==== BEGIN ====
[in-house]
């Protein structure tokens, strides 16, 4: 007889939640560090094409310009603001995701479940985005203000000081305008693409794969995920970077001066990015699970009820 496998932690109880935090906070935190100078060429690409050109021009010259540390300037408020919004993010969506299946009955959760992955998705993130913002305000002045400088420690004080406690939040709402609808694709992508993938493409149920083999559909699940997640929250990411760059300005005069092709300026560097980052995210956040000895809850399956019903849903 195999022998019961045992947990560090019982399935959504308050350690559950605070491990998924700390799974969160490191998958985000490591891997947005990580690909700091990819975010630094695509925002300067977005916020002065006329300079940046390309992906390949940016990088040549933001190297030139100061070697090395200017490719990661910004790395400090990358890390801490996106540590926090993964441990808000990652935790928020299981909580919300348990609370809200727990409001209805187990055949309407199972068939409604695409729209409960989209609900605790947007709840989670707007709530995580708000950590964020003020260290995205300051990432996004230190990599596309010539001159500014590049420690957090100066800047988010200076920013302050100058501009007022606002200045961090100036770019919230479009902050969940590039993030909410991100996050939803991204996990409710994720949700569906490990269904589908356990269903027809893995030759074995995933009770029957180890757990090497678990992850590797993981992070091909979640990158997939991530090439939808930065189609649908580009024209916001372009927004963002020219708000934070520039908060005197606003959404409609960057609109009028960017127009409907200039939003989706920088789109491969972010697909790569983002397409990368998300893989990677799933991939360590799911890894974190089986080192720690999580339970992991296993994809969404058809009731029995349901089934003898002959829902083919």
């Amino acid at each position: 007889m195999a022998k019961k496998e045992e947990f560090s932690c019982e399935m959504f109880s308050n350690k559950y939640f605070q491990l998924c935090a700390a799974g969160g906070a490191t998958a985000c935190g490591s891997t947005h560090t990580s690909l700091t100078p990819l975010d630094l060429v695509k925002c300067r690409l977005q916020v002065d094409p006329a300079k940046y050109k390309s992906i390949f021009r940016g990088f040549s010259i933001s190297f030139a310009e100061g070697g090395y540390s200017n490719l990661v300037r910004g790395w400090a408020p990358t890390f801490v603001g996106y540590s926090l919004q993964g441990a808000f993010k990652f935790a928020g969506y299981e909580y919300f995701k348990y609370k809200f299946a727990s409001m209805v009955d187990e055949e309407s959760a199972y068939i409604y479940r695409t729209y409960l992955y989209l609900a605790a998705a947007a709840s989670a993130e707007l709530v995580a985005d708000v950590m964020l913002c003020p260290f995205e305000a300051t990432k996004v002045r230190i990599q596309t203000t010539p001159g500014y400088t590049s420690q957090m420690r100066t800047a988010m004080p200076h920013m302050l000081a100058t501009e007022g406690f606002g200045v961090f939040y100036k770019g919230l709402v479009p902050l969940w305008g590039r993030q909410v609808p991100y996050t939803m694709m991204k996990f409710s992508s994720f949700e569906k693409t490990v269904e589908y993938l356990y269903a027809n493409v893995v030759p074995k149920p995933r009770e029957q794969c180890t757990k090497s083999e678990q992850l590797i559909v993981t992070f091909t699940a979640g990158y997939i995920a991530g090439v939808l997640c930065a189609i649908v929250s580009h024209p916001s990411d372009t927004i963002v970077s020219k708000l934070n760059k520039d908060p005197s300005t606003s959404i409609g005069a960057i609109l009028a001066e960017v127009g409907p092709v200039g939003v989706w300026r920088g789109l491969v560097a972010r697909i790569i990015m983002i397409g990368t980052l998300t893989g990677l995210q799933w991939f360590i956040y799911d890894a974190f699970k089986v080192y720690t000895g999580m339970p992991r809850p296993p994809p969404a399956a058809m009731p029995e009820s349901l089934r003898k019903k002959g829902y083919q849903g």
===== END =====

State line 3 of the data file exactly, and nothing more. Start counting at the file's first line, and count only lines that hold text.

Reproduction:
């Amino acid at each position: 007889m195999a022998k019961k496998e045992e947990f560090s932690c019982e399935m959504f109880s308050n350690k559950y939640f605070q491990l998924c935090a700390a799974g969160g906070a490191t998958a985000c935190g490591s891997t947005h560090t990580s690909l700091t100078p990819l975010d630094l060429v695509k925002c300067r690409l977005q916020v002065d094409p006329a300079k940046y050109k390309s992906i390949f021009r940016g990088f040549s010259i933001s190297f030139a310009e100061g070697g090395y540390s200017n490719l990661v300037r910004g790395w400090a408020p990358t890390f801490v603001g996106y540590s926090l919004q993964g441990a808000f993010k990652f935790a928020g969506y299981e909580y919300f995701k348990y609370k809200f299946a727990s409001m209805v009955d187990e055949e309407s959760a199972y068939i409604y479940r695409t729209y409960l992955y989209l609900a605790a998705a947007a709840s989670a993130e707007l709530v995580a985005d708000v950590m964020l913002c003020p260290f995205e305000a300051t990432k996004v002045r230190i990599q596309t203000t010539p001159g500014y400088t590049s420690q957090m420690r100066t800047a988010m004080p200076h920013m302050l000081a100058t501009e007022g406690f606002g200045v961090f939040y100036k770019g919230l709402v479009p902050l969940w305008g590039r993030q909410v609808p991100y996050t939803m694709m991204k996990f409710s992508s994720f949700e569906k693409t490990v269904e589908y993938l356990y269903a027809n493409v893995v030759p074995k149920p995933r009770e029957q794969c180890t757990k090497s083999e678990q992850l590797i559909v993981t992070f091909t699940a979640g990158y997939i995920a991530g090439v939808l997640c930065a189609i649908v929250s580009h024209p916001s990411d372009t927004i963002v970077s020219k708000l934070n760059k520039d908060p005197s300005t606003s959404i409609g005069a960057i609109l009028a001066e960017v127009g409907p092709v200039g939003v989706w300026r920088g789109l491969v560097a972010r697909i790569i990015m983002i397409g990368t980052l998300t893989g990677l995210q799933w991939f360590i956040y799911d890894a974190f699970k089986v080192y720690t000895g999580m339970p992991r809850p296993p994809p969404a399956a058809m009731p029995e009820s349901l089934r003898k019903k002959g829902y083919q849903g």